I understand that deterrence doesn’t support the death penalty and neither does the cost of imprisonment arguments. I remain unconvinced by the “state has no right to kill” arguments, and for killers who are without any doubt guilty of inhumane murders and who have no remorse, like Bundy and McVeigh, I see little humanity in them worth preserving. I feel a smidge better when they are executed and I project that into multiple levels of emotional salve for surviving family members. If you told me a valid study showed that 75% of surviving family members were not comforted in any way by society’s exacting the ultimate punishment for the ultimate crime, I might be convinced the death penalty serves no valid purpose.

  • krebs

    You say you are for the death penalty “for killers who are without any doubt guilty of inhumane murders and who have no remorse”

    I sympathize with this idea, yet the problem is that a guilty verdict does not admit such degrees. Despite the standard of “reasonable doubt,” plenty have been convicted when the evidence is not at all decisive. They sit on death row right alongside other cases that seem perfectly clear. Such innocent men are in an even worse position because, not being guilty, they naturally show no remorse. Then there are other cases in which individuals plead guilty to avoid the death penalty and in any future appeals this supposed admission of guilt is used against them. “Why,” prosecutors ask, “would anyone ever plead guilty to a crime they did not commit?” It sounds reasonable, but of course the reason they did so was precisely because they are told they will lose their case and get the chair and so must plead guilty to avoid the death penalty—to say nothing of those who falsely confess due to coercion.

    The justice system will never say, “We’re sentencing him to life in prison, but we’re not completely sure, so we won’t give him the death penalty.” And so it will always be applied to both those ironclad cases you mention and less certain ones. That’s why the penalty needs to be removed entirely.

  • Branford73

    > The justice system will never say,
    > “We’re sentencing him to life in
    > prison, but we’re not completely sure,
    > so we won’t give him the death
    > penalty.” And so it will always be
    > applied to both those ironclad cases
    > you mention and less certain ones.

    Why not? There’s no prohibition on placing a higher standard of proof to impose the death penalty. Sure, there’s wiggle room in “beyond a reasonable doubt”, but there’s no particular reason I’m aware of (OK, I’m over 30 years past my criminal law school classes) that a state could not require a jury to find guilt “beyond all doubt” before it can recommend death, subject to trial judge review, appellate court review, relaxed rules for post-trial after-discovered evidence, and executive clemency.

  • krebs

    Maybe your recommendation would make the justice system more just. I find it hard to believe that jurors would ever say, “Put him away for life, though we still have some doubts.” The large number of cases of wrongful convictions in the face of what many would consider “reasonable doubt” testifies to people’s willingness to declare certainty that hasn’t been earned. On the other hand, perhaps offering such a higher threshold would cause people to reconsider their certainty about the lower one.

  • YA2011LE

    LIBERALISM!!!!!!!!!!

  • graduate_student

    @Branford73: I have to agree with krebs. The fact that some cases are easily beyond all doubt does not mean that all cases are beyond all doubt; history abounds with human error even in the face of absolute certainty. The fact of human fallibility requires that we allow for the possibility of the reversal of sentences; execution provides for no such possibility. When the innocent are put to death, they receive no justice, and become footnotes in the history of capital punishment.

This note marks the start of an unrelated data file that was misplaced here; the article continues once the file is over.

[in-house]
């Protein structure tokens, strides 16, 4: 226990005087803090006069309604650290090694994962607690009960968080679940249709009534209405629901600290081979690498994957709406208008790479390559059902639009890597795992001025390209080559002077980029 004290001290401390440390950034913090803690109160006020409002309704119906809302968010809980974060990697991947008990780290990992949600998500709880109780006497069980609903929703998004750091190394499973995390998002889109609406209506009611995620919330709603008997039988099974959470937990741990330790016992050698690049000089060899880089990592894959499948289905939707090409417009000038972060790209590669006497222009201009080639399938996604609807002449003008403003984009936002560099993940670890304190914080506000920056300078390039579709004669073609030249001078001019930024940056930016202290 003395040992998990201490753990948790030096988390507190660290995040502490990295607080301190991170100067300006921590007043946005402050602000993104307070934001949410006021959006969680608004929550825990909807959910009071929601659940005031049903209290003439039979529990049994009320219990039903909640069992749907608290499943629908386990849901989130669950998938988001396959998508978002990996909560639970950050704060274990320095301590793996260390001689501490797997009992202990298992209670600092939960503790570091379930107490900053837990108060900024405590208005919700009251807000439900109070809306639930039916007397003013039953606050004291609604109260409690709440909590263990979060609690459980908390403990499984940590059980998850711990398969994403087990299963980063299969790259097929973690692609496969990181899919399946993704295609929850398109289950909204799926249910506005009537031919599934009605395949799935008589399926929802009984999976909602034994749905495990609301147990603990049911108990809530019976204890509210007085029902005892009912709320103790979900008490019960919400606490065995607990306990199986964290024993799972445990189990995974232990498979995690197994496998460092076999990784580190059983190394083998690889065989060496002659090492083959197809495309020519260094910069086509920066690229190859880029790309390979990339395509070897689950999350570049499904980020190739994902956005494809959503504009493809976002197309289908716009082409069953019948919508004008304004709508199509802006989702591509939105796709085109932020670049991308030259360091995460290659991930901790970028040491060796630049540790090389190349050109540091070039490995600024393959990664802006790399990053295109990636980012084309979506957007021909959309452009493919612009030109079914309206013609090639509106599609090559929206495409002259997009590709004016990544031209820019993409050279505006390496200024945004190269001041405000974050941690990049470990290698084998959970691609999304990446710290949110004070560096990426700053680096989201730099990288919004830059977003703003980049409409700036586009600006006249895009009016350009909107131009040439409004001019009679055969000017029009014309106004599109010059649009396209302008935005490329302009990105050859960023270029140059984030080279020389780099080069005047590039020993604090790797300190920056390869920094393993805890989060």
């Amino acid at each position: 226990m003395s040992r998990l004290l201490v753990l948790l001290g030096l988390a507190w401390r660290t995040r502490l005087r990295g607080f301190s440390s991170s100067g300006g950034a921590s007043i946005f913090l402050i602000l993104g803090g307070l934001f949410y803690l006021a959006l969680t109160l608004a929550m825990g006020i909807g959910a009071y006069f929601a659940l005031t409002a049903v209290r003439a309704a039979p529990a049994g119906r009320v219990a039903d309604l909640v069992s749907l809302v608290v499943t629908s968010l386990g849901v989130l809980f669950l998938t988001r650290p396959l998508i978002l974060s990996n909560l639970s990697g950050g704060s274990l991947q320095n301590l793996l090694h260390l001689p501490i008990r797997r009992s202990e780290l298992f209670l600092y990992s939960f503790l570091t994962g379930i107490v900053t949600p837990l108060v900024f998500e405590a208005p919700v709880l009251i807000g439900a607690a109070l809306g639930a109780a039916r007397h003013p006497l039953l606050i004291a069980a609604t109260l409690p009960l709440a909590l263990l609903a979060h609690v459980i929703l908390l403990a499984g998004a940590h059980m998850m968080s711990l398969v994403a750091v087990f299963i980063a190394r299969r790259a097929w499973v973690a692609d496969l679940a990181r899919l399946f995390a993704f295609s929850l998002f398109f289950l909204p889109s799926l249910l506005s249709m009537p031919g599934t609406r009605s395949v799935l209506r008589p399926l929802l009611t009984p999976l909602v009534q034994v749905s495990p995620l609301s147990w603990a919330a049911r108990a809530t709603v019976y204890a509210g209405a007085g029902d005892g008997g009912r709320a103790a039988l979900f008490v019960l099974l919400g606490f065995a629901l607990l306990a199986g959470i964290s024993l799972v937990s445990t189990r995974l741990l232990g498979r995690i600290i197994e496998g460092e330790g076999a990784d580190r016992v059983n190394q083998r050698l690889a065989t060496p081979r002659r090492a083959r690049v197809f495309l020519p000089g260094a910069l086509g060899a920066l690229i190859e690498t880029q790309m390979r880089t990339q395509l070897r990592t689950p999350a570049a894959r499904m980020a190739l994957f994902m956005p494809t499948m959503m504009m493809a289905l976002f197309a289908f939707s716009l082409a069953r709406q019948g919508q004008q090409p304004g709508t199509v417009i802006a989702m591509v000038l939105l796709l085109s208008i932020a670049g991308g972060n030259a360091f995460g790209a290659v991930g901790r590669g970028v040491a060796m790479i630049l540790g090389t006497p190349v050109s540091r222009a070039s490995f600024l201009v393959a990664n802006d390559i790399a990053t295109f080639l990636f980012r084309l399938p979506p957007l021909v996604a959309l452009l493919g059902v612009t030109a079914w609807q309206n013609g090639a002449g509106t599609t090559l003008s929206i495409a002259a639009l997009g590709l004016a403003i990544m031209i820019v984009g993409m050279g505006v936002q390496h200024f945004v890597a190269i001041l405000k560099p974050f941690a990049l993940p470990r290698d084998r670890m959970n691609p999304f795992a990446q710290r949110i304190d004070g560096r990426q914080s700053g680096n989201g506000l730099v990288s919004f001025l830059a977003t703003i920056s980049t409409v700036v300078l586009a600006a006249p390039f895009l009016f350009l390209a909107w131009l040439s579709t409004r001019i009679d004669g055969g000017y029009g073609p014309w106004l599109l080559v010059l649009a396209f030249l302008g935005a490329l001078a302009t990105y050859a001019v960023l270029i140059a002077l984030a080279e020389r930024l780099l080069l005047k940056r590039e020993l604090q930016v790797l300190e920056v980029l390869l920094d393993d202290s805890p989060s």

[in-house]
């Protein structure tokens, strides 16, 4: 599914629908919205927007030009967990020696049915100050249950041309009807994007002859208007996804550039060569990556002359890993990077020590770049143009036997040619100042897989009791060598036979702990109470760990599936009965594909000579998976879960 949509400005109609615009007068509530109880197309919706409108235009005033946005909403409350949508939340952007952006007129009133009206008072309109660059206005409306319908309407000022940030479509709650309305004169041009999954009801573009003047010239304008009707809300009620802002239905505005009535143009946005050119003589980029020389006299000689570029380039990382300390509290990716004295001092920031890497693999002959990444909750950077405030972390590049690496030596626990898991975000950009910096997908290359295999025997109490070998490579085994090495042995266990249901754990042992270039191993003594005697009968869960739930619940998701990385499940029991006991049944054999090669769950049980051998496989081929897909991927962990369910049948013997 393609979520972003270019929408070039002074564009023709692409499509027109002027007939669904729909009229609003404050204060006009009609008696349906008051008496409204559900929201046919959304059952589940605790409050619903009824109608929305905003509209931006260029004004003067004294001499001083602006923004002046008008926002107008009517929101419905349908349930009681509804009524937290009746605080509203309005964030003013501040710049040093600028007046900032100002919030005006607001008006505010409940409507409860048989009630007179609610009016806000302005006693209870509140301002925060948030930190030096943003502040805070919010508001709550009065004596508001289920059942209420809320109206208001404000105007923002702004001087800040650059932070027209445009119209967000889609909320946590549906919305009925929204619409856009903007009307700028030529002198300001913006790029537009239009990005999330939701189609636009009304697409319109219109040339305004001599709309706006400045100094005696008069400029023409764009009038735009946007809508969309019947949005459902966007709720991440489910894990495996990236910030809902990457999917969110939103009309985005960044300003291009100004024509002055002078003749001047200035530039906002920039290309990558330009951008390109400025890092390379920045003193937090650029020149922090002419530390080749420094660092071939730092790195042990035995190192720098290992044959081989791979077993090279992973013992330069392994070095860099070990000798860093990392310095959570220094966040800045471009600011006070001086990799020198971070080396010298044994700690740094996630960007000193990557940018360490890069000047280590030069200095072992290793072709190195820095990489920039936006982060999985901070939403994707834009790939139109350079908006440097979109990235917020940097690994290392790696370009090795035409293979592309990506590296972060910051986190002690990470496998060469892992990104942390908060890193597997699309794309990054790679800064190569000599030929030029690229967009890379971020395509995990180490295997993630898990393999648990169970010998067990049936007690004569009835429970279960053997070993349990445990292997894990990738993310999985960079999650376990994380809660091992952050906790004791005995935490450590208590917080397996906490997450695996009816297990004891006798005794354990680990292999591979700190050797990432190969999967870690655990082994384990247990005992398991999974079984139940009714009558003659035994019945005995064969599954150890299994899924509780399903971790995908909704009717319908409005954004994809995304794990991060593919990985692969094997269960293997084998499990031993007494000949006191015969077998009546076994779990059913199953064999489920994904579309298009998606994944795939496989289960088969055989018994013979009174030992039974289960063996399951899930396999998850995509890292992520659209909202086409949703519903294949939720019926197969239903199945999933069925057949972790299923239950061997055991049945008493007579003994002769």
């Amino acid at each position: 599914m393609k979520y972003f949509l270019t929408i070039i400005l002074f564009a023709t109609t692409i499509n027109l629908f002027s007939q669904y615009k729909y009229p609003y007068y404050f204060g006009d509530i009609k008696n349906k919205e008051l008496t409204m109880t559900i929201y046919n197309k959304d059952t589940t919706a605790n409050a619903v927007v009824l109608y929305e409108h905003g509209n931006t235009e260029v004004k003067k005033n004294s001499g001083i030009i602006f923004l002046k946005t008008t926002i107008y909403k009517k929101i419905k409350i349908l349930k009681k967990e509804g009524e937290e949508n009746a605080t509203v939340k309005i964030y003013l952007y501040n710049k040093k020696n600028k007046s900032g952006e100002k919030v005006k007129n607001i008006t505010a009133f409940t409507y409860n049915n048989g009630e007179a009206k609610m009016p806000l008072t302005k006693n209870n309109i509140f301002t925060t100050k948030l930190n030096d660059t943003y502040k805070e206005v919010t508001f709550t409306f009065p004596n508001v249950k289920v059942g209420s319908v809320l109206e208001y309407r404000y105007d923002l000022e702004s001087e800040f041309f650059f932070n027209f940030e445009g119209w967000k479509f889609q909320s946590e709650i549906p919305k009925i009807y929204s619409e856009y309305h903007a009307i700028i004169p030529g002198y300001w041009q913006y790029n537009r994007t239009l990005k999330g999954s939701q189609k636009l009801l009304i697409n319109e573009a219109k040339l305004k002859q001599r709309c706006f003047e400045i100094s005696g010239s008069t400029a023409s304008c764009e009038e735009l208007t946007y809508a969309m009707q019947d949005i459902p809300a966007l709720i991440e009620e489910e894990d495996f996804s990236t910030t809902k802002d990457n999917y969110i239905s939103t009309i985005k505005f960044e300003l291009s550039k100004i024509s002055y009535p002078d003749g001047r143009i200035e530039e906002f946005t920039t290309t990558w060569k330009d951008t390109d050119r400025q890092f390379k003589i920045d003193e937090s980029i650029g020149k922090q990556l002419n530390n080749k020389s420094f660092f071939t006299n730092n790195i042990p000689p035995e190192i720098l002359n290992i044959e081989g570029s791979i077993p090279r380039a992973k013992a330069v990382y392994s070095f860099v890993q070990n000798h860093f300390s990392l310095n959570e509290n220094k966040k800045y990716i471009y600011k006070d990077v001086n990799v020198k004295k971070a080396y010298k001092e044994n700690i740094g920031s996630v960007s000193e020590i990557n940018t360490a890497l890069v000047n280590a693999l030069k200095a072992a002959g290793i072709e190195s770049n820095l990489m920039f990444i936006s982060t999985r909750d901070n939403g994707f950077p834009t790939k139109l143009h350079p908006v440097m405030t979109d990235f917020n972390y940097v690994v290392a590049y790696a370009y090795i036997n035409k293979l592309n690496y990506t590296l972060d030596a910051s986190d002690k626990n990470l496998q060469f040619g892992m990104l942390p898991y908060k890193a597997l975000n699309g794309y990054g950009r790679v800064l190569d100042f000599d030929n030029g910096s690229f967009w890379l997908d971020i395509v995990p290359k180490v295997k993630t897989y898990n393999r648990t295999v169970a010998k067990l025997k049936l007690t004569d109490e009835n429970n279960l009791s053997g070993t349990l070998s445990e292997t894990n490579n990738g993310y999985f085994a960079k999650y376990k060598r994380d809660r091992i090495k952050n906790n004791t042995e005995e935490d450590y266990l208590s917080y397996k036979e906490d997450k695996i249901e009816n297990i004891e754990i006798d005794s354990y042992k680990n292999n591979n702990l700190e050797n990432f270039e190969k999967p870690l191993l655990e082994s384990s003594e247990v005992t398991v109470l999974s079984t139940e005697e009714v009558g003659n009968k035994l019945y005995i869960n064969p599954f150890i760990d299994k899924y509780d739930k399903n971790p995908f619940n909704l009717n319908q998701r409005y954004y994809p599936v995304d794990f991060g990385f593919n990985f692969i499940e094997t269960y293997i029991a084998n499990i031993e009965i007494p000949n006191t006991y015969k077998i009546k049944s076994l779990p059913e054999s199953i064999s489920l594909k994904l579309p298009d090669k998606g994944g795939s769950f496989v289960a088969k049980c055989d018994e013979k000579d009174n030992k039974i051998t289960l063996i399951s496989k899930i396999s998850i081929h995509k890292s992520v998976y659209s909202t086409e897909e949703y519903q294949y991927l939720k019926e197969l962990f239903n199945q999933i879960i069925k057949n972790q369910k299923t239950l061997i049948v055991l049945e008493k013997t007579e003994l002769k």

• Jupiter

    I am a trial lawyer who has handled many serious criminal matters. Posts advocating the death penalty demonstrate little idea of the reality of these cases and how porous an understaffed and underfunded legal system can be, Or how incredibly presumptuous it is to stand on the sideline cheering for the death of another human being. And, since I undertook a liberal education before going to law school, I stand on the side of Goethe and St, Thomas Aquinas and Aristotle that there is a human soul with a spark implanted by God or something God-like. Victims and their families don’t have the right to dictate death. They have the right to have the matter closed by a conviction so they can grieve their loss with a clear mind and clearer heart. The reason most states do not impose the death sentence is that it is too awful and too wretched a resolution of an already-appalling situation. And yes, sometimes the innocent are sentenced to death. That comes with the territory.

  • ignatz

    Actually, the reason most states do not impose the death penalty is what I posted last week: : “Focused on protecting the convicted murderers, squeamish about inflicting any punishment that actually hurts, and tolerant of the very worst who walk among us.” It’s just another symptom of the liberals’ unwillingness to acknowledge and confront evil. They simply can’t abide state-supported killing of any kind — unless, of course, it’s killing the very young (abortion) or killing the very old (assisted suicide), in which case it becomes a highly moral choice, deserving of government support.

  • RexMottram08

    Evil exists. People commit evil acts. Evil acts deserve punishment. The most heinously evil acts deserve the severe punishment of death.

    Hitler, Stalin, Mao, Guevara- deserve to die.

    Dahmer, Gacy, Bundy- deserve to die.

  • krebs

    Being “tolerant of the worst who walk among us” is not so bad. Sounds like Jesus. Being humble enough to know you can’t always be certain who the “worst” are is a pretty good trait. Mottram has to reach for extreme cases, but the death penalty is applied to many more than a handful of monsters. It’s easy to defend the theoretical execution of Hitler, much less so the actual execution of Cameron Todd Willingham or Damien Echols.